An Indian biotech company is creating high-protein animal feed using insects raised on food waste
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Spotted: According to a paper from the University of Minnesota’s Institute on the Environment, 36 per cent of the world’s crop calories are actually used for animal feed, which is an inefficient way of producing food. For example, it takes about 100 calories of grain to produce just 12 calories of chicken or three calories of beef. However, a biotech startup in India is developing a more efficient way to feed livestock – using insects.
Instead of growing grain, Loopworm farms black soldier flies and processes them into animal feed products. The insects are raised on food waste sourced from food processors, retail chains, and fruit markets. Once grown, the insects are processed into animal and fish feed.
The finished meal is high in protein, containing around 60 per cent crude protein. The company also claims that it is rich in bio-active peptides which promote anti-oxidative, anti-inflammatory, and anti-microbial properties. Because of this, it can be used as an ingredient in fish, poultry, and even pet food formulations as a replacement for fish meal. The feed also has a lower ash content than traditional meals, which makes it more digestible.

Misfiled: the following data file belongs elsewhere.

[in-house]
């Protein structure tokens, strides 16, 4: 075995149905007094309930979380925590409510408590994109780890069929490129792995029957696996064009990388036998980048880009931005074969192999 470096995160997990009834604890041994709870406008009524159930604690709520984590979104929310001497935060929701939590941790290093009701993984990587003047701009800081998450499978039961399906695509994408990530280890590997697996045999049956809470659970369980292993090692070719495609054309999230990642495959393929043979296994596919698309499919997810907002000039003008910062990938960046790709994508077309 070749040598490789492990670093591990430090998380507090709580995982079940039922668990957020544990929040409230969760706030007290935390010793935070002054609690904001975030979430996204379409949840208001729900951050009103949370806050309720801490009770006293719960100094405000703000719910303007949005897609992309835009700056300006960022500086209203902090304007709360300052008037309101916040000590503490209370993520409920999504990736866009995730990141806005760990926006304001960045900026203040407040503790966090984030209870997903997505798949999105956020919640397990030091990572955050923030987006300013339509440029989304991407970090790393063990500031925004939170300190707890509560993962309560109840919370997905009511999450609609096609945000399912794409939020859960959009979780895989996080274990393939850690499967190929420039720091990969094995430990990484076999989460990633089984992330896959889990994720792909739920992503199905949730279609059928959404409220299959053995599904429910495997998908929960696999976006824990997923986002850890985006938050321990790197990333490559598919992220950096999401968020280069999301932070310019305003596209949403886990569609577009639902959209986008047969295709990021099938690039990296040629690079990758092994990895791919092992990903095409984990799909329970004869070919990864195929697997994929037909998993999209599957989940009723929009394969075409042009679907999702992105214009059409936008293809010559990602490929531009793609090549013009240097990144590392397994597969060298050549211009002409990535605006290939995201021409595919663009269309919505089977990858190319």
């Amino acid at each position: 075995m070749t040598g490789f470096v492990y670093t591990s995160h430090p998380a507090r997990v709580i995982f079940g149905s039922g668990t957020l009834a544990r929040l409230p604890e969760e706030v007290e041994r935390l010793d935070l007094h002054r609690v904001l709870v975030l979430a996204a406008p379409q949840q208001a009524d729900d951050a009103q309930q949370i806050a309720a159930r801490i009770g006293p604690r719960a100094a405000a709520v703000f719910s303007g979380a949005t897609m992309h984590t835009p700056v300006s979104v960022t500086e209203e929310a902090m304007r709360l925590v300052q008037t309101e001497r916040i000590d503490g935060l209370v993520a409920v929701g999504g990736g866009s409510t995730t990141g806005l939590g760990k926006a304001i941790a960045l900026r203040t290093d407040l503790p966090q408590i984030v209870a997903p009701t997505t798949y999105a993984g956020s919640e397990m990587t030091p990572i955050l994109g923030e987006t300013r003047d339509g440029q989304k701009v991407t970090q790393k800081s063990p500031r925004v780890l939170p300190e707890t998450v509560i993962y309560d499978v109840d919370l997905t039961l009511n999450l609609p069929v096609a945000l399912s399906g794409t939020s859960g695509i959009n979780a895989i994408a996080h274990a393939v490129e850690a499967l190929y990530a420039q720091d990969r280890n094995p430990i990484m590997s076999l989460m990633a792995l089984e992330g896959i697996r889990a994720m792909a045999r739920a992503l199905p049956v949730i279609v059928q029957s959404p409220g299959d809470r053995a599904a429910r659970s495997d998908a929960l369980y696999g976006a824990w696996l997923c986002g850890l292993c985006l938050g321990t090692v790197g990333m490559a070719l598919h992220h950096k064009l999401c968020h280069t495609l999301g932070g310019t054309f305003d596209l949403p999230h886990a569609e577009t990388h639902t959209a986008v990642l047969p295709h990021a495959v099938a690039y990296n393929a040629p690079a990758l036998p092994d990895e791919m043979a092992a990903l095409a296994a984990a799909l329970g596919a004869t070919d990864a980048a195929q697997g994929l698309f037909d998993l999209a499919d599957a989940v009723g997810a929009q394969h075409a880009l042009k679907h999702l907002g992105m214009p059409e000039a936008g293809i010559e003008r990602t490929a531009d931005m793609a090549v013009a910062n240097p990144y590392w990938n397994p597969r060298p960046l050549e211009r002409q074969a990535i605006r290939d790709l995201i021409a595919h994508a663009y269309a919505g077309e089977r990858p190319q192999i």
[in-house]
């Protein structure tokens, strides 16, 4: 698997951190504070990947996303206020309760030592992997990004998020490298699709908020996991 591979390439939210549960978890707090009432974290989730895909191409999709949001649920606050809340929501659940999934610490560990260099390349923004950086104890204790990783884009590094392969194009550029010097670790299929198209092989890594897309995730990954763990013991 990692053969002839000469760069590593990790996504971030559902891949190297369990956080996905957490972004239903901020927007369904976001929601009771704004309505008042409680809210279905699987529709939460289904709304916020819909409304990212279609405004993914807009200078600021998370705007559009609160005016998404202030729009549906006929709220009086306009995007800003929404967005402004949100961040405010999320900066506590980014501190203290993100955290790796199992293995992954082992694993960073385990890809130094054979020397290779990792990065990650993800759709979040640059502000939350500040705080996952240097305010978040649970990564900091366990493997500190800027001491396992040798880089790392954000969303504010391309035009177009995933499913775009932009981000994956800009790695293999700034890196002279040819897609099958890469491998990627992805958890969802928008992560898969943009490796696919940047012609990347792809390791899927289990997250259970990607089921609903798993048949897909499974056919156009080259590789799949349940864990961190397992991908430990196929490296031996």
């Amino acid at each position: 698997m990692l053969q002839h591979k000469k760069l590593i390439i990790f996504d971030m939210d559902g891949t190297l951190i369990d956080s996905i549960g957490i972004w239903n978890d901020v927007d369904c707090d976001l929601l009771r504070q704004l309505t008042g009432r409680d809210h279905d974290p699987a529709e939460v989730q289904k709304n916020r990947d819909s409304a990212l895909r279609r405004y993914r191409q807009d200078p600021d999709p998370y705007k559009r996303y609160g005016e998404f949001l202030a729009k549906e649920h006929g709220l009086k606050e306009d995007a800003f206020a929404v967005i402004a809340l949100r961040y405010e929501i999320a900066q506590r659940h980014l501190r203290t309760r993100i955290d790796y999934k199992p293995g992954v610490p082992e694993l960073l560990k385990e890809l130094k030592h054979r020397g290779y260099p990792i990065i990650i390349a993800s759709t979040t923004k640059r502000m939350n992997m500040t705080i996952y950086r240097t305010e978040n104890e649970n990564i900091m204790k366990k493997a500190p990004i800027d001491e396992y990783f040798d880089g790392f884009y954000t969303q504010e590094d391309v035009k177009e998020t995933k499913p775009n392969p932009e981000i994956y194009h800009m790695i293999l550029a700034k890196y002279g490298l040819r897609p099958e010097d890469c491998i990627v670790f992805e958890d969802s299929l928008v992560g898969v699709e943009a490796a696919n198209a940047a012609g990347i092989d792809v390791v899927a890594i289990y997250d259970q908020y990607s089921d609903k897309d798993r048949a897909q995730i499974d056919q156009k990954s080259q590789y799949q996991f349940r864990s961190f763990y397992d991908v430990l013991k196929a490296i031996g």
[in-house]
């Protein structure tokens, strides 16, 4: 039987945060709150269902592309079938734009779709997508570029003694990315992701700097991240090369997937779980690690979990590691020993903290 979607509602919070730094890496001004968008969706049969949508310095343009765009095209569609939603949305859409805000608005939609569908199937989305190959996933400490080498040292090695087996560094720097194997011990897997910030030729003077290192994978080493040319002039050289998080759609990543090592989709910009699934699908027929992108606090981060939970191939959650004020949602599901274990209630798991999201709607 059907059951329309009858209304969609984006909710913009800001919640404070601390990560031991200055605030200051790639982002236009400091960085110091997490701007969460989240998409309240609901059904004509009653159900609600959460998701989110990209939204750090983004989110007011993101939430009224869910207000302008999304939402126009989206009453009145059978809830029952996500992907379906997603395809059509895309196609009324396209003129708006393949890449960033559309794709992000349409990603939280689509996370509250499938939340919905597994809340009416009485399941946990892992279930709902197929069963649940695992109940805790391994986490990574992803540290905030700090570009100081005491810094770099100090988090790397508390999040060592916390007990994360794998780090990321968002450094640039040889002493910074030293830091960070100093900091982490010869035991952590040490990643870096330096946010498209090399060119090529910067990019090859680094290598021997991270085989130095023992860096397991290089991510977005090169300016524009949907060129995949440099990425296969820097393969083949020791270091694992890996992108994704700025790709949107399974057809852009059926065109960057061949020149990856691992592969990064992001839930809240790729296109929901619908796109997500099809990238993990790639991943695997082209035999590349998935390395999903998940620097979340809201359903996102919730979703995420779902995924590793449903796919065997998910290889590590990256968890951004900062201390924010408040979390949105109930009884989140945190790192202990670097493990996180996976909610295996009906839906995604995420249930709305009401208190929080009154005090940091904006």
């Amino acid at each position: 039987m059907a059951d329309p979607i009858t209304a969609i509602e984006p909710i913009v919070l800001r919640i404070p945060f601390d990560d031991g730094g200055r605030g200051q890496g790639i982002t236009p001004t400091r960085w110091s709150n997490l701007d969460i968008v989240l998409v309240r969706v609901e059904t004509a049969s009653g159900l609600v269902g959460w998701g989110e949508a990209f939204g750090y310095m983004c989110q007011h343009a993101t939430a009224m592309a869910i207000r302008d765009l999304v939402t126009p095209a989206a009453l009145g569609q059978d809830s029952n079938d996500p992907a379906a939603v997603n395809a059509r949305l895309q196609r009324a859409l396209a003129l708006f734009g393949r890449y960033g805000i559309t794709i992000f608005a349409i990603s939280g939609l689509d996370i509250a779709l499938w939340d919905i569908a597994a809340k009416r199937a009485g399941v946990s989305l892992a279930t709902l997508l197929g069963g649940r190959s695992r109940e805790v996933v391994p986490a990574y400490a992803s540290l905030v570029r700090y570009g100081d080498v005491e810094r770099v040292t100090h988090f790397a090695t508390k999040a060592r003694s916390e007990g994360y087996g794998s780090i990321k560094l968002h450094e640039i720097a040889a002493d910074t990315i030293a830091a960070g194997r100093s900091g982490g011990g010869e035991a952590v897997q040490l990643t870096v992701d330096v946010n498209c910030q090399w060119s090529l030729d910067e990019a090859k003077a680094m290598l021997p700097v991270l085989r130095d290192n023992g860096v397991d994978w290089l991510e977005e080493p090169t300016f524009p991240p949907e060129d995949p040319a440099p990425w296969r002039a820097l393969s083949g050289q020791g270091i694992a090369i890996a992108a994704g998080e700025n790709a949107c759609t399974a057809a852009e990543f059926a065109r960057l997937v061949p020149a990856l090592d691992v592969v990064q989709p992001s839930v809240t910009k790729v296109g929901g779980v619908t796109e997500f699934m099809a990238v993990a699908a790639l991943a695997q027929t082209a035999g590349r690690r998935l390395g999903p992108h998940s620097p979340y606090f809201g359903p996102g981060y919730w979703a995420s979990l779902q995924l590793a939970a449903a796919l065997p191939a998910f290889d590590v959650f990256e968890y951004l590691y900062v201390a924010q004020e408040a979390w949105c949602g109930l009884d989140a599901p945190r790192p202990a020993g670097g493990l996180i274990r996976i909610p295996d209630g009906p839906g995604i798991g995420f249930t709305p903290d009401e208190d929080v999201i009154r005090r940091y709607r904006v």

Co-founders Ankit Alok Bagaria and Abhi Gawri set up Loopworm to help solve India’s food waste problem. Bagaria explains: “Our major concern was that we had a significant amount of food waste in India … and there wasn’t much of a meaningful solution, where food waste is actually upcycled. There are solutions like composting, or biogas generation, which actually down cycles the product.”
Insect farming has been gaining traction in recent years as entrepreneurs and scientists search for alternative ways of producing protein for animal and human consumption. Some other innovations that Springwise has spotted include using insects to produce aquaculture feed, and a project that converts waste into animal feed using insects.
Written By: Lisa Magloff